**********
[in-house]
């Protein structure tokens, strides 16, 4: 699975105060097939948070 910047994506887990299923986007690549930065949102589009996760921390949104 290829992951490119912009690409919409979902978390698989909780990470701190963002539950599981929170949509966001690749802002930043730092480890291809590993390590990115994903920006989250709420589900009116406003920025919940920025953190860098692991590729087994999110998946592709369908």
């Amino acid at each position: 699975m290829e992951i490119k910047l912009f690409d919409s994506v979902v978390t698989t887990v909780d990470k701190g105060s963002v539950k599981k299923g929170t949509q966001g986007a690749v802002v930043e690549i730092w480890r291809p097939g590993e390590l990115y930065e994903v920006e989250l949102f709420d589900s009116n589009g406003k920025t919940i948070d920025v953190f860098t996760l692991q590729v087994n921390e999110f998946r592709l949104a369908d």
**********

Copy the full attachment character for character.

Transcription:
[in-house]
């Protein structure tokens, strides 16, 4: 699975105060097939948070 910047994506887990299923986007690549930065949102589009996760921390949104 290829992951490119912009690409919409979902978390698989909780990470701190963002539950599981929170949509966001690749802002930043730092480890291809590993390590990115994903920006989250709420589900009116406003920025919940920025953190860098692991590729087994999110998946592709369908």
């Amino acid at each position: 699975m290829e992951i490119k910047l912009f690409d919409s994506v979902v978390t698989t887990v909780d990470k701190g105060s963002v539950k599981k299923g929170t949509q966001g986007a690749v802002v930043e690549i730092w480890r291809p097939g590993e390590l990115y930065e994903v920006e989250l949102f709420d589900s009116n589009g406003k920025t919940i948070d920025v953190f860098t996760l692991q590729v087994n921390e999110f998946r592709l949104a369908d």